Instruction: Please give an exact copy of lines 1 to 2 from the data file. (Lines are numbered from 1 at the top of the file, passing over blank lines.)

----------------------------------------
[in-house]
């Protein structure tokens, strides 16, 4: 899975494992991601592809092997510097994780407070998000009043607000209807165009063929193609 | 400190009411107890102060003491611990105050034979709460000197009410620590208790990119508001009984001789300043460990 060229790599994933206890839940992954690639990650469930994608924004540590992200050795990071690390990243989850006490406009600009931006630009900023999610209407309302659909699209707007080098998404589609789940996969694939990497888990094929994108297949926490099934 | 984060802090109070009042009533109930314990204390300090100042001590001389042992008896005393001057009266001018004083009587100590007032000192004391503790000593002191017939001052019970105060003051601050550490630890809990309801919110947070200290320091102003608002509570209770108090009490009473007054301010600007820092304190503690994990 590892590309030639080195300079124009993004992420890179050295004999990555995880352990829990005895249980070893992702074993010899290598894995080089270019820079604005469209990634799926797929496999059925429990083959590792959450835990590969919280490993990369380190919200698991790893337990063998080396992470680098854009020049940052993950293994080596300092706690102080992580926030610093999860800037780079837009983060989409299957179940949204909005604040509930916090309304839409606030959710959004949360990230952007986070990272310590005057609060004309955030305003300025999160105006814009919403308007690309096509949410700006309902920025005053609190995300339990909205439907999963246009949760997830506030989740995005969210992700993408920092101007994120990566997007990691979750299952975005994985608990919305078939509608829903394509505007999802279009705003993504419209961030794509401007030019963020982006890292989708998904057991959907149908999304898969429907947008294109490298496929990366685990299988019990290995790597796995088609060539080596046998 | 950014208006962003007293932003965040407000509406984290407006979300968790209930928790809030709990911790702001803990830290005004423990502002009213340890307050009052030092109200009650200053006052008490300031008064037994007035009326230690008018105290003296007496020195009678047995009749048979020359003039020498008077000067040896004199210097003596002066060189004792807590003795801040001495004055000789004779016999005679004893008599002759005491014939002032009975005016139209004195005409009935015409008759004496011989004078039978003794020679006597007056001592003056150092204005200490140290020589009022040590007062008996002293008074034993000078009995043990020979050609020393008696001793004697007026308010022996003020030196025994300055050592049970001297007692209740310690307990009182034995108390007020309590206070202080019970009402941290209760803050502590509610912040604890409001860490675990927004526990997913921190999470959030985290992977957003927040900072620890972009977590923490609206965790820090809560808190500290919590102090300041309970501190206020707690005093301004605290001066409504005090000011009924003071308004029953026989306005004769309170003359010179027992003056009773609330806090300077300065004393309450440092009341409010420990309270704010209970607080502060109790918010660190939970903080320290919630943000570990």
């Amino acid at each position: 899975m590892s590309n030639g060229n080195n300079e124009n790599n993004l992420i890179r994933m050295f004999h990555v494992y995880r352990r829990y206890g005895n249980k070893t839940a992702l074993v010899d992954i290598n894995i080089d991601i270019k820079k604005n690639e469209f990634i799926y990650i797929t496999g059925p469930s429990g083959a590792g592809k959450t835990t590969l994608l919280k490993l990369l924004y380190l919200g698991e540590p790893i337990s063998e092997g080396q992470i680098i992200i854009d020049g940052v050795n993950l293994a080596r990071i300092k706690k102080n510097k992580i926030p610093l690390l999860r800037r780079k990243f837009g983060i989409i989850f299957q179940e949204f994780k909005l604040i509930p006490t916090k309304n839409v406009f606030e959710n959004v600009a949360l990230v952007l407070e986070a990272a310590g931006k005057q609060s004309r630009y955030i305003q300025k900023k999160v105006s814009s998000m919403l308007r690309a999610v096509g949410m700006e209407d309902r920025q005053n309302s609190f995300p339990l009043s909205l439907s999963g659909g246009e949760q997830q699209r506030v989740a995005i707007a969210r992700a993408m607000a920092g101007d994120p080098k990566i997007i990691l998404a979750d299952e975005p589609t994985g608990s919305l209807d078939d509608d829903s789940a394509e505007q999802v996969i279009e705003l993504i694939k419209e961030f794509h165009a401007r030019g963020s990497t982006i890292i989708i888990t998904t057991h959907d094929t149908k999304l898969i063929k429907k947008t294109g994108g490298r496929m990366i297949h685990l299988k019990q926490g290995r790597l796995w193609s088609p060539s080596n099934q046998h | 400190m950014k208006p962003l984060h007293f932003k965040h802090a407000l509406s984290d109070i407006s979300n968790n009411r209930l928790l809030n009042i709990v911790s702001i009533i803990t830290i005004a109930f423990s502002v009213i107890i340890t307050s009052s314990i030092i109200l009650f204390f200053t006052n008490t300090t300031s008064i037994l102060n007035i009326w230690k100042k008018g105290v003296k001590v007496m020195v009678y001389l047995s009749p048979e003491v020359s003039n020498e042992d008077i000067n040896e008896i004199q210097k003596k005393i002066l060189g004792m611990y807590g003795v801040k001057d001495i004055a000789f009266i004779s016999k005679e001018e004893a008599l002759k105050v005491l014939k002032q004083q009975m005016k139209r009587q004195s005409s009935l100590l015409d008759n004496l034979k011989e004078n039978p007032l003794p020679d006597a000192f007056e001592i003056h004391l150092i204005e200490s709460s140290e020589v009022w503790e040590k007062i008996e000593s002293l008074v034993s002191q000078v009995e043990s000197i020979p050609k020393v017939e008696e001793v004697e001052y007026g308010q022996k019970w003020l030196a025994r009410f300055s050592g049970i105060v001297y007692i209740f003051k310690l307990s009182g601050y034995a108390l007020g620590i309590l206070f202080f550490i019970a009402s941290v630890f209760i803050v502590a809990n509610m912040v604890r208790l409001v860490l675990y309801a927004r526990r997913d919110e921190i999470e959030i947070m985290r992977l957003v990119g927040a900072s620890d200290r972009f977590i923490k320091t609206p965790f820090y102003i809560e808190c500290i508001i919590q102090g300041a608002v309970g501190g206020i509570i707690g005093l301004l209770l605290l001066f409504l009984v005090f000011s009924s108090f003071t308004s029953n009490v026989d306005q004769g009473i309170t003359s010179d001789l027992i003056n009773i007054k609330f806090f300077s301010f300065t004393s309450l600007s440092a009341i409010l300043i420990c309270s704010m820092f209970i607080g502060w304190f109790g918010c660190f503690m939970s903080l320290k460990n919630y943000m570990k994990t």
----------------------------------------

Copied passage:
[in-house]
């Protein structure tokens, strides 16, 4: 899975494992991601592809092997510097994780407070998000009043607000209807165009063929193609 | 400190009411107890102060003491611990105050034979709460000197009410620590208790990119508001009984001789300043460990 060229790599994933206890839940992954690639990650469930994608924004540590992200050795990071690390990243989850006490406009600009931006630009900023999610209407309302659909699209707007080098998404589609789940996969694939990497888990094929994108297949926490099934 | 984060802090109070009042009533109930314990204390300090100042001590001389042992008896005393001057009266001018004083009587100590007032000192004391503790000593002191017939001052019970105060003051601050550490630890809990309801919110947070200290320091102003608002509570209770108090009490009473007054301010600007820092304190503690994990 590892590309030639080195300079124009993004992420890179050295004999990555995880352990829990005895249980070893992702074993010899290598894995080089270019820079604005469209990634799926797929496999059925429990083959590792959450835990590969919280490993990369380190919200698991790893337990063998080396992470680098854009020049940052993950293994080596300092706690102080992580926030610093999860800037780079837009983060989409299957179940949204909005604040509930916090309304839409606030959710959004949360990230952007986070990272310590005057609060004309955030305003300025999160105006814009919403308007690309096509949410700006309902920025005053609190995300339990909205439907999963246009949760997830506030989740995005969210992700993408920092101007994120990566997007990691979750299952975005994985608990919305078939509608829903394509505007999802279009705003993504419209961030794509401007030019963020982006890292989708998904057991959907149908999304898969429907947008294109490298496929990366685990299988019990290995790597796995088609060539080596046998 | 950014208006962003007293932003965040407000509406984290407006979300968790209930928790809030709990911790702001803990830290005004423990502002009213340890307050009052030092109200009650200053006052008490300031008064037994007035009326230690008018105290003296007496020195009678047995009749048979020359003039020498008077000067040896004199210097003596002066060189004792807590003795801040001495004055000789004779016999005679004893008599002759005491014939002032009975005016139209004195005409009935015409008759004496011989004078039978003794020679006597007056001592003056150092204005200490140290020589009022040590007062008996002293008074034993000078009995043990020979050609020393008696001793004697007026308010022996003020030196025994300055050592049970001297007692209740310690307990009182034995108390007020309590206070202080019970009402941290209760803050502590509610912040604890409001860490675990927004526990997913921190999470959030985290992977957003927040900072620890972009977590923490609206965790820090809560808190500290919590102090300041309970501190206020707690005093301004605290001066409504005090000011009924003071308004029953026989306005004769309170003359010179027992003056009773609330806090300077300065004393309450440092009341409010420990309270704010209970607080502060109790918010660190939970903080320290919630943000570990």